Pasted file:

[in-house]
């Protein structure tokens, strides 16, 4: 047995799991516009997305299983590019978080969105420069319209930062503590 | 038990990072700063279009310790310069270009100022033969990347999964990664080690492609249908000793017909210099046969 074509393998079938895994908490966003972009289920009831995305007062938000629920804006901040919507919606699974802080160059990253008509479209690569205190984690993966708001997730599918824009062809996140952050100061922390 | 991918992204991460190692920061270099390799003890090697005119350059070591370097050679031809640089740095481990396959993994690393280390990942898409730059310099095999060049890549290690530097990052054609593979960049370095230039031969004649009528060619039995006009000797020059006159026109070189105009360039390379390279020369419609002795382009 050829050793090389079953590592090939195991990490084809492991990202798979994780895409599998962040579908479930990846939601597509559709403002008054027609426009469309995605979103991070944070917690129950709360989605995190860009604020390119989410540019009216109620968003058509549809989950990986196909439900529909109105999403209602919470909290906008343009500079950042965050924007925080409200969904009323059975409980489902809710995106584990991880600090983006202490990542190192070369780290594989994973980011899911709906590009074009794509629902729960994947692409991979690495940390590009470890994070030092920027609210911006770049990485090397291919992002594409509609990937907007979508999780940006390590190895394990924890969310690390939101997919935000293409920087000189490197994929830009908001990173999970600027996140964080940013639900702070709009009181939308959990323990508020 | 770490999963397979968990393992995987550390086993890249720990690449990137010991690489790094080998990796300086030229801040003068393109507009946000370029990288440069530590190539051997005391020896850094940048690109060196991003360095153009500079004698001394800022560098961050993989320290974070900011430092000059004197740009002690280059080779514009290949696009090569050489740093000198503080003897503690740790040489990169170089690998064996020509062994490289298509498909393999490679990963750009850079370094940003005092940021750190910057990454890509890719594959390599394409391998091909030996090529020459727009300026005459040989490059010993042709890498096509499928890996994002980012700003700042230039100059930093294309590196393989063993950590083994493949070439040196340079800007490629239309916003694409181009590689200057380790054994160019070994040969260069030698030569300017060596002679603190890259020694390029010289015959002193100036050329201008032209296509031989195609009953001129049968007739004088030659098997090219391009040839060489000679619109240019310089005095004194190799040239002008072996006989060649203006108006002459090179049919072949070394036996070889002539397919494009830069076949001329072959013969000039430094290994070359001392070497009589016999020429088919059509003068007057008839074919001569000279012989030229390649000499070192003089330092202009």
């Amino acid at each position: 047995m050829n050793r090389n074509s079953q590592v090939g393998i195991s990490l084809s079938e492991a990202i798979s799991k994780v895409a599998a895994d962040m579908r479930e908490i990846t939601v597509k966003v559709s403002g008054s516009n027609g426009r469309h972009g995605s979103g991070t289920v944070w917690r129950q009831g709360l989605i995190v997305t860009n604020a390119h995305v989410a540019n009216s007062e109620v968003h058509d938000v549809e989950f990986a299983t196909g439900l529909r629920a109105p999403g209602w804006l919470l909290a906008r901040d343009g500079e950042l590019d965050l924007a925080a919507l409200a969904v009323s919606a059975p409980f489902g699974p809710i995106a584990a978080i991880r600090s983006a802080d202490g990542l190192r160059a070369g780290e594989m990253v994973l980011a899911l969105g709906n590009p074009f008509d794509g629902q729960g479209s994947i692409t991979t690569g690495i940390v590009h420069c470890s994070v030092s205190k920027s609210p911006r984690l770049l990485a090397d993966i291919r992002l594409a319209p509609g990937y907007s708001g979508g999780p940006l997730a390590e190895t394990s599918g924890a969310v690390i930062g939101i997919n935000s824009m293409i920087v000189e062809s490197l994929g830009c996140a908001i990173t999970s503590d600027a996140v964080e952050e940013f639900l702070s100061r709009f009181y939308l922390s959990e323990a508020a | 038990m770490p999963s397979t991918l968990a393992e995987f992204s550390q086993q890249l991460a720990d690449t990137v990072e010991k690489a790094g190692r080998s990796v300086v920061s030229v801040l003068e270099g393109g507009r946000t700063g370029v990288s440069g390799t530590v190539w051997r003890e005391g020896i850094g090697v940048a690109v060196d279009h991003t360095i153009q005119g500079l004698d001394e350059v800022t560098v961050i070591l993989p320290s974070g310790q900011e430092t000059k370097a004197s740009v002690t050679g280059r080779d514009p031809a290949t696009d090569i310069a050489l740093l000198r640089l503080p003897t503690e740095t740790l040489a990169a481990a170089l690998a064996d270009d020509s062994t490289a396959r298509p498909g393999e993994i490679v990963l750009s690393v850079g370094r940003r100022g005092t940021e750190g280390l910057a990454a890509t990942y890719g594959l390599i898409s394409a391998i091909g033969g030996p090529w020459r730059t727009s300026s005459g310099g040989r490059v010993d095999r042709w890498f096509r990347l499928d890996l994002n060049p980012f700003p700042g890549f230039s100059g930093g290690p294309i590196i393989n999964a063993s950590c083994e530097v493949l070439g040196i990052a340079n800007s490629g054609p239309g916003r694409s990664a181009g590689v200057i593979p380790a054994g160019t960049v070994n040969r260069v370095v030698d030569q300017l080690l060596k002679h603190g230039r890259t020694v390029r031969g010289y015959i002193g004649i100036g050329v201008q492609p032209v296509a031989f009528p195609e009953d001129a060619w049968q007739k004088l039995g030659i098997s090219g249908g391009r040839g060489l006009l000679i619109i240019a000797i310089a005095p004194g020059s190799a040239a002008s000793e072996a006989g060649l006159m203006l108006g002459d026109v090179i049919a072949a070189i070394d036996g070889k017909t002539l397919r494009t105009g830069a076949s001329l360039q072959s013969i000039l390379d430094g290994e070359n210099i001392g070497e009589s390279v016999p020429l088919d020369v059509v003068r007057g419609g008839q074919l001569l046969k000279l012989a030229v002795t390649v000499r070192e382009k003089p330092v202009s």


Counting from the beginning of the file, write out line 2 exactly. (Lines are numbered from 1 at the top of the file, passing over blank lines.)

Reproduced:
């Protein structure tokens, strides 16, 4: 047995799991516009997305299983590019978080969105420069319209930062503590 | 038990990072700063279009310790310069270009100022033969990347999964990664080690492609249908000793017909210099046969 074509393998079938895994908490966003972009289920009831995305007062938000629920804006901040919507919606699974802080160059990253008509479209690569205190984690993966708001997730599918824009062809996140952050100061922390 | 991918992204991460190692920061270099390799003890090697005119350059070591370097050679031809640089740095481990396959993994690393280390990942898409730059310099095999060049890549290690530097990052054609593979960049370095230039031969004649009528060619039995006009000797020059006159026109070189105009360039390379390279020369419609002795382009 050829050793090389079953590592090939195991990490084809492991990202798979994780895409599998962040579908479930990846939601597509559709403002008054027609426009469309995605979103991070944070917690129950709360989605995190860009604020390119989410540019009216109620968003058509549809989950990986196909439900529909109105999403209602919470909290906008343009500079950042965050924007925080409200969904009323059975409980489902809710995106584990991880600090983006202490990542190192070369780290594989994973980011899911709906590009074009794509629902729960994947692409991979690495940390590009470890994070030092920027609210911006770049990485090397291919992002594409509609990937907007979508999780940006390590190895394990924890969310690390939101997919935000293409920087000189490197994929830009908001990173999970600027996140964080940013639900702070709009009181939308959990323990508020 | 770490999963397979968990393992995987550390086993890249720990690449990137010991690489790094080998990796300086030229801040003068393109507009946000370029990288440069530590190539051997005391020896850094940048690109060196991003360095153009500079004698001394800022560098961050993989320290974070900011430092000059004197740009002690280059080779514009290949696009090569050489740093000198503080003897503690740790040489990169170089690998064996020509062994490289298509498909393999490679990963750009850079370094940003005092940021750190910057990454890509890719594959390599394409391998091909030996090529020459727009300026005459040989490059010993042709890498096509499928890996994002980012700003700042230039100059930093294309590196393989063993950590083994493949070439040196340079800007490629239309916003694409181009590689200057380790054994160019070994040969260069030698030569300017060596002679603190890259020694390029010289015959002193100036050329201008032209296509031989195609009953001129049968007739004088030659098997090219391009040839060489000679619109240019310089005095004194190799040239002008072996006989060649203006108006002459090179049919072949070394036996070889002539397919494009830069076949001329072959013969000039430094290994070359001392070497009589016999020429088919059509003068007057008839074919001569000279012989030229390649000499070192003089330092202009």